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Street closure ‘comes at a bad time,’ say businesses

TRAFFIC disruption due to a £60,000 road upgrade on Lisnaskea’s Main Street has caused widespread fear among local business owners, with concerns that the new resurfacing has simply came “to the wrong place at the wrong time.”
After businesses were forced to shut-up-shop for a minimum of 12 weeks back in March, many places such as Millar’s coffee shop and restaurant, were only given the green-light to open three weeks ago. 
Speaking on the traffic disruption that has seen a “significant impact” on the amount of people travelling in and out of the town, local business owner Glen Cawley of Millar’s told the Herald, “I don’t know who gives the go-a-head with these road works but common sense may be needed. We have been closed for months and then within just three weeks of reopening and struggling they close off the town, we need all the business we can get. Personally, I think closing the town during business hours was complete madness.
“It’s very important for our customers to be able to shop local, these are still hard times and if you look up Lisnaskea main street you will see a lot of empty buildings. 
“Small business needed help even before Covid-19 from the government and will need extra help now and this isn’t helping anyone.”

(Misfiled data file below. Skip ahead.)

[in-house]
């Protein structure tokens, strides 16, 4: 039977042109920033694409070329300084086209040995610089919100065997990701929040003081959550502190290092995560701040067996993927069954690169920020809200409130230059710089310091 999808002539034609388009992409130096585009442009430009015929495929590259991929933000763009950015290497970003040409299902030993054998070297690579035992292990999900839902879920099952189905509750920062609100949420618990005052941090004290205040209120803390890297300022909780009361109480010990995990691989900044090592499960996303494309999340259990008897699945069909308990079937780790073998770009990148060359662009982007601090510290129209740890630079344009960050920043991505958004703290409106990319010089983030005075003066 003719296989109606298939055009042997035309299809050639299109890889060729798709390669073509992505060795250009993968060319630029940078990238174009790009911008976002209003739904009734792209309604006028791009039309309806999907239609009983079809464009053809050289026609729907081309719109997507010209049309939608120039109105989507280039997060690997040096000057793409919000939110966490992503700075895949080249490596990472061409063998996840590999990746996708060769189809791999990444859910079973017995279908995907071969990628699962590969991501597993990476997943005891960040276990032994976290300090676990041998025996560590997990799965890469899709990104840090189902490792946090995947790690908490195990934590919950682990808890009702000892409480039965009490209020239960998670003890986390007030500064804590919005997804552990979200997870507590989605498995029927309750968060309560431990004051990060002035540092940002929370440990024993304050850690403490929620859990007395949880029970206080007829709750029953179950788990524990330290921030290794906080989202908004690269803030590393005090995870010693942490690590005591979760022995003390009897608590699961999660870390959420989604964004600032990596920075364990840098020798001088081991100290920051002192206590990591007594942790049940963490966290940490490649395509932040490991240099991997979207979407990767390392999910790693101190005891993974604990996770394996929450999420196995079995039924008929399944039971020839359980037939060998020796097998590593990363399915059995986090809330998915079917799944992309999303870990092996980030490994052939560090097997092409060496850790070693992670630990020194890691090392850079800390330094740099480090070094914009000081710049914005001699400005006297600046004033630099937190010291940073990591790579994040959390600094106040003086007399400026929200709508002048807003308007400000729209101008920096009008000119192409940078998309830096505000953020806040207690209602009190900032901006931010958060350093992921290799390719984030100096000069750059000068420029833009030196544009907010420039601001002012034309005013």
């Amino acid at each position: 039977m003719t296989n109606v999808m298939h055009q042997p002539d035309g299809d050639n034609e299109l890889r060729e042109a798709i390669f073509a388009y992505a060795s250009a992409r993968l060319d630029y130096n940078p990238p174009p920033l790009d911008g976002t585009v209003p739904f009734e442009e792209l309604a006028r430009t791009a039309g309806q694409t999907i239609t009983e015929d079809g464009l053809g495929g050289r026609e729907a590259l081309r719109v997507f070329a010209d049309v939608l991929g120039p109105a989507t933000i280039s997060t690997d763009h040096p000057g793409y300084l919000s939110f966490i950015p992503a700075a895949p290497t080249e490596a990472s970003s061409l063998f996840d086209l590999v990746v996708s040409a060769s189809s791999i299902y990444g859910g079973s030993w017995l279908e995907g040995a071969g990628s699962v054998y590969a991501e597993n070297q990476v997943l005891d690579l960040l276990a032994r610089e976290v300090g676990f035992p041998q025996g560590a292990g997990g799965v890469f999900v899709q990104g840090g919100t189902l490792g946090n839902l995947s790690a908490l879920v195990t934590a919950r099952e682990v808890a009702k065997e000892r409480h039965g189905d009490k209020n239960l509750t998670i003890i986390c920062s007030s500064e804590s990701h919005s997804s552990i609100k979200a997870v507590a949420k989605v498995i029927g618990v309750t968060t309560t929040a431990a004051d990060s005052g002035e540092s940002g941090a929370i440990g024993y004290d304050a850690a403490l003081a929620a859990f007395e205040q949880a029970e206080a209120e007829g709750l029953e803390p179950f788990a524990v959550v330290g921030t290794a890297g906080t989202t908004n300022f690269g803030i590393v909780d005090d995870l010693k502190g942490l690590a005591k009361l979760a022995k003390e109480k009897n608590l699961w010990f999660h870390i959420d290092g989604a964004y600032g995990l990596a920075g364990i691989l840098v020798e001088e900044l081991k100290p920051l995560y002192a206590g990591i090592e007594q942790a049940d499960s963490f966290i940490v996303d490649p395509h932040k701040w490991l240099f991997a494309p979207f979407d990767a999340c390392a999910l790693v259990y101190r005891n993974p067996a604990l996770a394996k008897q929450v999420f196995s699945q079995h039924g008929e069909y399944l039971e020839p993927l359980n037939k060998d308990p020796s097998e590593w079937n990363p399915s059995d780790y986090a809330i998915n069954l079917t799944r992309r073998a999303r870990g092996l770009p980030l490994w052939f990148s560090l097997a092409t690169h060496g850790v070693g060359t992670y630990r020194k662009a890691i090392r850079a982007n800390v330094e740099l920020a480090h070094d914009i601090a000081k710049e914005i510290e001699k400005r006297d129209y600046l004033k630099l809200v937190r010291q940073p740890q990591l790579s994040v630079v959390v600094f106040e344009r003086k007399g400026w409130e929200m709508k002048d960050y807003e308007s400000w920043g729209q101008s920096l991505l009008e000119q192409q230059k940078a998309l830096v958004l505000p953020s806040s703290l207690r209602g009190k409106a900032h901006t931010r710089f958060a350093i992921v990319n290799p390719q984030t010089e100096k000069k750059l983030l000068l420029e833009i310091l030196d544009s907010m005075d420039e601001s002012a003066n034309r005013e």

Ashley Charles of the ‘Cherrytree Bakery’ assured customers that the town was indeed “open for business” highlighting that local support is needed now more than ever.  
“Businesses are opened on the Main Street even though there is road blocks you can still come through them as it doesn’t effect the guys doing the street. 
“At the end of the day the job has to be done but we’ve been through lockdown and we need the business,” he explained on a video post to social media. 
While the town had been closed for around 350 metres from the junction at Church Lane to the junction at the Castlebalfour Road, from 8am until 6pm on Monday and Tuesday, local Cllr Garbhan McPhillips explained that the impact of this “hasn’t been too bad, thank God.”
He told the Herald, “I was contacted by a few businesses first thing Monday morning and they were worried things were very quiet. 
“Thankfully, when I ventured up the Main Street shortly after that more and more people were about and going about normal business. 
“In recent times we have been here before where parts of Lisnaskea has been closed off and business would have suffered because of that. Our local businesses have been through a very tough time this year already with the pandemic.”
He added, “In Lisnaskea we are very lucky for all the businesses and services we have on our doorstep and in our town.”
 

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The Fermanagh Herald is published by North West of Ireland Printing & Publishing Company Limited, trading as North-West News Group.
Registered in Northern Ireland, No. R0000576. 28 Belmore Street, Enniskillen, County Fermanagh, Northern Ireland, BT74 6AA